first_imgAre you a military service provider or caregiver to a family member whose medical coverage falls under Medicaid? Are you unsure how their coverage may be affected by the Affordable Care Act? In today’s caregiving post we take a brief look at the impact the Affordable Care Act has on Medicaid.The Affordable Care Act (ACA) allows states to expand Medicaid based on the percentage of the federal poverty level. About half of the U.S. has opted to do this as of early 2015. These states have expanded Medicaid eligibility to adults earning up to 138 percent of the federal poverty level.The ACA also creates incentives for states to further develop Home and Community Based Services (HCBS) and to incorporate the programs into their state Medicaid programs, making services more widely available. HCBS are provided under federal waivers that allow states to provide services to qualified individuals. As a result, the scope of services may be limited, the populations served may be specified, and the approval to operate the waiver time may be limited.  Medicaid is and remains a federal-state program that is administered by state governments.To learn more about Medicaid check out our Medicaid and Military Families: An Introduction training.Have a question for our military caregiving team? Let us know! We want to hear from you.last_img read more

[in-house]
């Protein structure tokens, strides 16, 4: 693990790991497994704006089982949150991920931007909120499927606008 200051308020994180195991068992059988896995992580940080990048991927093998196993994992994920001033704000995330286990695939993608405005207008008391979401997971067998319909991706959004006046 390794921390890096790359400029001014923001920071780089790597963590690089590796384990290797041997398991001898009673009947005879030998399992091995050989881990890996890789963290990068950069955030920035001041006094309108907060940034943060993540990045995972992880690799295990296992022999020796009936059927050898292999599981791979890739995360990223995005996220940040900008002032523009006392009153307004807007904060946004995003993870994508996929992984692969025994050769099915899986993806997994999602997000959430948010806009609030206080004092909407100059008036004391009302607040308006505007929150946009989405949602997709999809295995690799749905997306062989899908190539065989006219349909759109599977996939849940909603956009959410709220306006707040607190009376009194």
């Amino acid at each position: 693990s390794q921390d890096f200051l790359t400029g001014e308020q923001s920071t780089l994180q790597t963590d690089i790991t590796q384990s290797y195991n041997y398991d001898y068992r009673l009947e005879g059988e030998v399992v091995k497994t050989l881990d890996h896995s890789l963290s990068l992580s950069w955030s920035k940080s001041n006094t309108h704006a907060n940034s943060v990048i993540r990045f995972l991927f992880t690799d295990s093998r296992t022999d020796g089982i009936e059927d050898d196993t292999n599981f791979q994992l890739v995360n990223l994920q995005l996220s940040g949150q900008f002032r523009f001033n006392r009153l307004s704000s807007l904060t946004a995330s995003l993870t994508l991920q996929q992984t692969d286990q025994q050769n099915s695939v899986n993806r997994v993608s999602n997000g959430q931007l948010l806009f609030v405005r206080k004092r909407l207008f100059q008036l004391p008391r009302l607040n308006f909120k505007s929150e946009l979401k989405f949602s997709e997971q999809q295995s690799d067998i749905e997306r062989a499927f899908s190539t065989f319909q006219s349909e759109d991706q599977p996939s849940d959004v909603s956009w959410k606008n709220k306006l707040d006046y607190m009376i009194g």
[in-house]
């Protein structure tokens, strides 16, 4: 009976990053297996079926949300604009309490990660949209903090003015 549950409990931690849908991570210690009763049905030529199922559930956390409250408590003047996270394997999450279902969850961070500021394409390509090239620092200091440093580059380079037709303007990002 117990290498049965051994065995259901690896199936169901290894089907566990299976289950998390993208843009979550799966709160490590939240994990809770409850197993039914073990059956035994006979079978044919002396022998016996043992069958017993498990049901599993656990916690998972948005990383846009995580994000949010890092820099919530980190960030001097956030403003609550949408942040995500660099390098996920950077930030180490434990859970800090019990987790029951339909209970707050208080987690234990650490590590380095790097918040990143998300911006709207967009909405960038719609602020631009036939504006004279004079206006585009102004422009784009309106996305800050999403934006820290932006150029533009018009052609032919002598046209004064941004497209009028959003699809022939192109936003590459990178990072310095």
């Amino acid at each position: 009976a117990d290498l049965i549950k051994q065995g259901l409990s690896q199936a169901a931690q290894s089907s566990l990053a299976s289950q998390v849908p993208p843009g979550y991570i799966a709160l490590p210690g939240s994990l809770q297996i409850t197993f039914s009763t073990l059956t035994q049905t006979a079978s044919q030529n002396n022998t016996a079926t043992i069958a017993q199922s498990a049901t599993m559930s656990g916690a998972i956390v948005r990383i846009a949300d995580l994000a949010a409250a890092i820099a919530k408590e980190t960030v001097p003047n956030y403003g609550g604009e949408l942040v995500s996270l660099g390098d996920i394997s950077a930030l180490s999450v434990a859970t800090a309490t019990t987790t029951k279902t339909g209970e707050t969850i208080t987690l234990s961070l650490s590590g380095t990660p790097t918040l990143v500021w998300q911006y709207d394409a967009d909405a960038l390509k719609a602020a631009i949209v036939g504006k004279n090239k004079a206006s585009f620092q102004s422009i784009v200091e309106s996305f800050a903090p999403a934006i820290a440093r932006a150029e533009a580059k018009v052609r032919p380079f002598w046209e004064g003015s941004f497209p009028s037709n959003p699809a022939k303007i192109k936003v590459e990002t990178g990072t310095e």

18-month-old boy falls into 60-ft borewell in Haryana; rescue operations on

first_imgAn 18-month-old child fell into a 60-feet-deep borewell in Haryana’s Balsamand village on Thursday and a massive operation is underway to rescue him, officials said. The child is safe, Deputy Superintendent of Police (DSP) in Hisar, Joginder Singh, said. Oxygen tubes have been dropped to help the child breathe, the officials said, adding that biscuits and juices have also been sent down the borewell. Nadim, fell into the borewell when he was playing with his friends outside his house, according to a villager.“The rescue operations are on. NDRF (National Disaster Response Force) personnel and experts from the army, assisted by local authorities are on the job. As of now, the child is safe,” he said. Earthmovers and other equipment have been pressed into service to rescue the child, and a medical team is also at the site, the officials said. On how long could it take to rescue the boy, the DSP said, “Massive operation is on, but these are technical issues and hence, no definite time-line can be given.”Police were informed about the incident by the boy’s family members and villagers. The child’s father is a labourer. Hisar Deputy Commissioner Ashok Kumar Meena said legal action will be taken against the person who dug the borewell without taking permission from the department concerned. The accident has again brought to the fore the dangers posed by uncovered borewells, which have turned into death traps for children.last_img read more